Helen De Cruz argues that a big change in attitude, similar to the one in Ireland where people felt moved with compassion by stories about women forced to have abortions abroad, is needed in Brexit Britain.

First published in May 2018.

What swung the vote to yes in the Irish abortion referendum (#repealthe8th) was the personal stories of women who had to go abroad,  who were forced to carry to term. Meanwhile the UK establishment is  bent on going ahead with Brexit in spite of all the heart-rending  stories of the EU citizens in the UK and British citizens in the EU27.

Never during the Stronger In campaign were we actually talked about as people — with homes, families, friends, who contribute. Axel Scheffler said in his moving speech that the Leave vote hurts and makes him angry every day, it felt like a bitter rejection.

There are two ways to dehumanize people:

1. The numbers game: Talk about people in “liquid metaphors” (‘floods of people’, ‘streams of migrants’...)

2. Link EU citizens and crime: Talk about “EU killers we failed to deport”...

The Daily Mail

Even now, we are not human beings.

We are still human shields, or ‘bargaining chips’ to get a better deal. The EU and the UK are haggling over our rights. If you are not a British citizen in the EU27 or a EU citizen in the UK it is hard to convey to you how dispiriting it is to see and hear about  this.

It is dispiriting to see the UK eager to take away our right to appeal decisions of the Home Office (noted for its incompetence) by the immigration exemption to the Data Protection Act. The implication is clear: Human rights are for British only, not for migrants.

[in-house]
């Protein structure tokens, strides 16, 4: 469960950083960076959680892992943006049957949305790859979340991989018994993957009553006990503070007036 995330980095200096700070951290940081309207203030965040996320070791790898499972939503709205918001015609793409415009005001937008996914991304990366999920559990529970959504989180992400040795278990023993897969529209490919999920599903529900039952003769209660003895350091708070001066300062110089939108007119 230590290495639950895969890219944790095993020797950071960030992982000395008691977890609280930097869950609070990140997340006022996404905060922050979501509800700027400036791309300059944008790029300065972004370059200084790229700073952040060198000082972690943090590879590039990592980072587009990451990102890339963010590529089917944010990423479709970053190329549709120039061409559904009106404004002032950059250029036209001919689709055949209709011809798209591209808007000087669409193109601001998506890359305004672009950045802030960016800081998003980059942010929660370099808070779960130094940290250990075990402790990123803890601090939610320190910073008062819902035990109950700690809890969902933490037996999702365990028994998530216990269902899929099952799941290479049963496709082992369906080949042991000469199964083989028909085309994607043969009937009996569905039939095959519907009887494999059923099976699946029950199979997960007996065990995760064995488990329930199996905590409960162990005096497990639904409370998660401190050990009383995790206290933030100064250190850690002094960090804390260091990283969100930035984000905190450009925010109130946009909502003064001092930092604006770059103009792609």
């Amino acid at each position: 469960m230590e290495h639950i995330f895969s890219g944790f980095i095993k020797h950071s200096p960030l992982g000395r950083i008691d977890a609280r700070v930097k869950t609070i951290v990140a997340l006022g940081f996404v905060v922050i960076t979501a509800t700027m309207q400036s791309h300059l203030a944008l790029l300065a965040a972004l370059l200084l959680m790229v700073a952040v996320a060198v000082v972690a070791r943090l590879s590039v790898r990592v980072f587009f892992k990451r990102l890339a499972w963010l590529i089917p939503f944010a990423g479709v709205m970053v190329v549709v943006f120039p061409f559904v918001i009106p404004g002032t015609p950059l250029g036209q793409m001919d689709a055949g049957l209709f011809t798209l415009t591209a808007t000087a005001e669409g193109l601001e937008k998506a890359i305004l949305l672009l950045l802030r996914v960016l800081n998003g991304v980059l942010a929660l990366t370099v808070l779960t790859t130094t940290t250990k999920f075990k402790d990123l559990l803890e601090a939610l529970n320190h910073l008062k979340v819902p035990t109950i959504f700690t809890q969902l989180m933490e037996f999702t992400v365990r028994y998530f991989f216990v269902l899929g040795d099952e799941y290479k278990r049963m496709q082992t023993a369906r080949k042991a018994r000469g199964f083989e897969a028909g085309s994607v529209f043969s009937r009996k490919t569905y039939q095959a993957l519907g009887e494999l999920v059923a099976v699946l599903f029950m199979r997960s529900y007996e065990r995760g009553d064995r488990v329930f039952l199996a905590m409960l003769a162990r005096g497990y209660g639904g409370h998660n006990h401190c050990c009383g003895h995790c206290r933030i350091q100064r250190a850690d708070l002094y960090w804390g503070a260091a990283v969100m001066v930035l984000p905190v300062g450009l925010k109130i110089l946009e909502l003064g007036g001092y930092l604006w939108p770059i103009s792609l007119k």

“You are welcome to stay,” Theresa May says, and then she takes away our possible rights to appeal by that immigration exemption to the data protection act. I am not looking forward to being deported to Belgium and unable to fight my appeal due  to a Home Office error in data and me being unable to see them.

I will never forgive David Cameron for using us like means to an end in this way. I will never forgive the UK government for treating us this way. I don’t want to become British, but  if I must, I will never, ever vote Tory.

I write pieces on this issue regularly (such as this one on the profound loss of trust of EU citizens in the UK in Brexit times). Pieces I have never thought I had to write, to basically say we are human beings and are entitled to dignity, autonomy, and respect. Just like the women of Ireland.

And I get letters every day.

I would like to quote from one I just received yesterday from a French citizen who lived in the UK. This letter is just one among many I have received. Excerpt:

“I have since left Brexit Britain where I studied, got married to my British husband and gave birth to my children. I will never set foot in the UK though. Part of me has died.”

Come on British establishment, wake up? Are you seriously doing this to people?

Is immigration control worth all this human cost? Why isn’t there a big change in attitude, like in Ireland, where people felt moved with compassion by stories about women who were forced to go abroad for abortions?

Are we not your friends, neighbours, co-workers? Don’t you see the hurt this is causing us?

Just last week, a German family moved out from my village because of Brexit. And two more families with non-UK citizens are moving this summer, also because of Brexit.

I am nonplussed at this point that people fail to be moved. That people can still callously say “We don’t mean  you”, and think that it lets them morally off the hook. While people I know are terrified of this settled status application process, of being rejected.

Terrified of losing their home.

And people just don’t seem to care.

It is profoundly dispiriting.🔷

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[This piece was first published as a Twitter thread and turned into the above article on 25 May 2018, with the author’s consent, with the purpose of reaching a larger audience. It has been minorly edited and corrected. | The author of the tweets writes in a personal capacity.]

(Cover: Unsplash/NordWood Themes.)